Ans: Given set of ordered pairs is:

{(x, y) : x is a person, y is the mother of x}.

It represents a function. Here the image of distinct elements of x under f are not distinct, so it's not injective but it is subjective.

(ii) {(a, b) : a is a person , b is the ancestor of a}

Ans: Given set of ordered pairs is:

{(a, b): a is a person, b is the ancestor of a}

Here, each element of the domain does not have a unique image. 

So, it does not represent function.


9. If the mapping f and g are given by f = {(1, 2), (3, 5), (4, 1)} and g ={ (2,3), (5,1), (1,3)}, write fog.

Ans: Given that,

f = {(1, 2), (3, 5), (4, 1)}

And g={(2, 3), (5, 1), (1, 3)}

Now, fog(2) = f{g(2)} = f(3) = 5

fog(5) = f{g(5)} = f(1) = 2

fog(1) = f{g(1)} = f(3) = 5

fog = {(2,5),(5,2),(1,5)}.


10. Let C be the set of complex numbers. Prove that the mapping f: C $ \to $R given by f(z) = $\left| {\mathbf{z}} \right|$,∀ z ∈ C, is neither one-one nor onto.

Ans: The mapping f : C $ \to $ R

Given, f(z) = $\left| {{z}} \right|$,∀ z ∈ C

f(1) = |1| = 1

f(-1) = |-1| = 1

f (1) = f(-1) 

But, 1 $ \ne $ -1

So, f(z) is not one-one. Also, f(z) is not onto as there is no pre-image for any negative element of R under the mapping f(z).


11. Let the function f : R $ \to $ R be defined by f(x) = cos x , ∀ x ∈ R. Show that f is neither one-one nor onto. 

Ans: Given function f(x) = cos x, ∀ x ∈ R

Now, f\[\left( {\dfrac{\pi }{2}} \right)\] = cos\[\left( {\dfrac{\pi }{2}} \right)\] = 0

f\[\left( {\dfrac{{ - \,\pi }}{2}} \right)\] = cos\[\left( {\dfrac{\pi }{2}} \right)\] = 0

f\[\left( {\dfrac{\pi }{2}} \right)\] = f\[\left( {\dfrac{{ - \,\pi }}{2}} \right)\] 

f\[\left( {\dfrac{{ - \,\pi }}{2}} \right)\] = f\[\left( {\dfrac{\pi }{2}} \right)\]

But, \[\dfrac{\pi }{2} \ne \dfrac{{ - \,\pi }}{2} = 0\]

So, f(x) is not one-one.

Now, f(x) = cos x, ∀ x ∈ R is not onto as there is no pre- image for any real number, which does not belong to the intervals [-1, 1], the range of cos x.


12. Let X = {1, 2, 3} and Y = {4, 5}. Find whether the following subsets of X ×Y are functions from X to Y or not.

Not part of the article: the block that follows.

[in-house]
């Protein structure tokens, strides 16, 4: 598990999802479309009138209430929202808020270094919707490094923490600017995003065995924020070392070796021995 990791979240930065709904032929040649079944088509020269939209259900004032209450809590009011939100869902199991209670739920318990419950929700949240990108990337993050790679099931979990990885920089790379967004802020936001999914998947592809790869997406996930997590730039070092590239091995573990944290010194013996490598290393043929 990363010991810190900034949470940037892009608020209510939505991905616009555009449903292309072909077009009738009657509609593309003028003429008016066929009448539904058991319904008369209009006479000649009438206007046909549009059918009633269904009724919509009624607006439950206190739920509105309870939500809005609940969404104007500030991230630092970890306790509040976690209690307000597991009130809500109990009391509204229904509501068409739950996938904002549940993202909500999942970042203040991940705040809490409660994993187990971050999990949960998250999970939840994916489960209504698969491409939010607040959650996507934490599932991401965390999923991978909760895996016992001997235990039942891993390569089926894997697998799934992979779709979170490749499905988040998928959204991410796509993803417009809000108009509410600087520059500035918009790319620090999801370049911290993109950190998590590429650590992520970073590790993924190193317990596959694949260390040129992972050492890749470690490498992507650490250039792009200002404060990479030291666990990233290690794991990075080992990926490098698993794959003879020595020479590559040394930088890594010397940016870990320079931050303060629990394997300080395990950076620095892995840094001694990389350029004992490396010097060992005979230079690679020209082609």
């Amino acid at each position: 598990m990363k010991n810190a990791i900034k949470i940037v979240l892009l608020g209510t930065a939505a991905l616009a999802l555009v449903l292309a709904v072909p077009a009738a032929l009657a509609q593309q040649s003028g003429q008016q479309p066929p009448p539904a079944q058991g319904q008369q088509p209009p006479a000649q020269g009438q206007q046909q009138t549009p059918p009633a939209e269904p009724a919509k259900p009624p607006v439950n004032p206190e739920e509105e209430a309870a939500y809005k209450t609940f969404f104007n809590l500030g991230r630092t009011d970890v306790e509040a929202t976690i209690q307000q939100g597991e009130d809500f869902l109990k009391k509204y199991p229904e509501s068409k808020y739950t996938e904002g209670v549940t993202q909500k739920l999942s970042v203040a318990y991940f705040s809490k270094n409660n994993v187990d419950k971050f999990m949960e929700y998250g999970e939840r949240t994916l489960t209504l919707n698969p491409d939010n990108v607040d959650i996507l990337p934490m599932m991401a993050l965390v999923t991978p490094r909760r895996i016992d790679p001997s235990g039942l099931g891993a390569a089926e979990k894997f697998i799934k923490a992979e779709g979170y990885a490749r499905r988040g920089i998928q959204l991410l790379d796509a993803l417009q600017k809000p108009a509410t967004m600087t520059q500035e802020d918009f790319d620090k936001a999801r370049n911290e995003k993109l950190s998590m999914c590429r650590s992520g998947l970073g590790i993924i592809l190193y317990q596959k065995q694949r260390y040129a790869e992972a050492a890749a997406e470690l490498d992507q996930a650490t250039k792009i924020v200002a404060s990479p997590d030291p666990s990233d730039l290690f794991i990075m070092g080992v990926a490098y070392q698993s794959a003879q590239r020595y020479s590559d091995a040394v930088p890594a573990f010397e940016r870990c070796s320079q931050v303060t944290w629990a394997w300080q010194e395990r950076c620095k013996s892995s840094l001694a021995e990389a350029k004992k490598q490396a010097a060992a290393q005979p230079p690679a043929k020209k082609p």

(i) f = {(1, 4), (1, 5), (2, 4), (3, 5)} 

Ans: f is not a function because f has no unique image.

(ii) g = {(1, 4), (2, 4), (3, 4)} 

Ans:  g is a function as each element of the domain has a unique image.

(iii) h = {(1,4), (2, 5), (3, 5)}

Ans: h is a function  

(iv) k = {(1,4), (2, 5)}.

Ans: k is not a function as 3 does not have any image under the mapping.


13. If functions f: A $ \to $B and g: B$ \to $A satisfy gof = IA, then show that f is one-one and g is onto.

Ans: Given that f: A $ \to $B and g: B$ \to $A satisfy gof= ${{{I}}_{{A}}}$

Since, gof = IA,

$ \Rightarrow $ gof { f(${{{x}}_1})\} $ = gof {f(${{{x}}_2})\} $

$ \Rightarrow $ g(${{{x}}_1}){{}}$=  g(${{{x}}_2}){{}}$[ Since gof = IA]

$ \Rightarrow $ ${{{x}}_1}$ = ${{{x}}_2}$

Hence, f is one-one and g is onto.


14. Let f:R $ \to $R be the function defined f(x) = $\dfrac{1}{{2 - {\mathbf{cos}}{\mathbf{x}}}},$∀ x ∈ R. Then find the range of f.

Ans:  Given function, f(x) = $\dfrac{{{1}}}{{{{2}} - {{cosx}}}},$∀ x ∈ R

Let y = $\dfrac{{{1}}}{{{{2}} - {{cosx}}}}$

$ \Rightarrow $ 2y - y cos x = 1

$ \Rightarrow $ y cos x = 2y - 1

$ \Rightarrow $ cos x = $\dfrac{{{{2y - 1}}}}{{{y}}} = {{2}} - \dfrac{{{1}}}{{{y}}}$

$ \Rightarrow $ cos x = ${{2}} - \dfrac{{{1}}}{{{y}}}$

$ \Rightarrow $ -1 $ \leqslant $ cos x $ \leqslant $ 1 

$ \Rightarrow $ -1 $ \leqslant $ ${{2}} - \dfrac{{{1}}}{{{y}}} \leqslant $ 1

$ \Rightarrow $ -3 $ \leqslant $ $ - \dfrac{{{1}}}{{{y}}} \leqslant $ -1

$ \Rightarrow $ 3 $ \geqslant \dfrac{{{1}}}{{{y}}} \geqslant $ 1

$ \Rightarrow $ $\dfrac{{{1}}}{{{3}}}$ $ \leqslant $ ${{y}} \leqslant $ 1

So, the range of y, that is f(x) is $\left[ {\dfrac{{{1}}}{{{3}}},\,{{1}}} \right]$.


15. Let n be a fixed positive integer. Define a relation R in Z as follows: ∀ a, b ∈ Z, aRb if and only if a – b is divisible by n. Show that R is an equivalence relation.

Ans: Given that, 

∀ a, b ∈ Z, aRb if and only if a – b is divisible by n.

Now,

Reflexive

aRb $ \Rightarrow $ (a-a) is divisible by n , which is true for any integer ‘a’ as ‘0’ is divisible by n. Hence, r is reflexive.

Symmetric 

aRb

$ \Rightarrow $ a - b is divisible by n.

$ \Rightarrow $ - b+ a is divisible by n.

$ \Rightarrow $ - (b- a) is divisible by n.

$ \Rightarrow $ (b- a) is divisible by n.

bRa

Hence, R is symmetric.

Transitive

Let aRb and bRc

$ \Rightarrow $ (a - b) is divisible by n and (b-c) is divisible by n.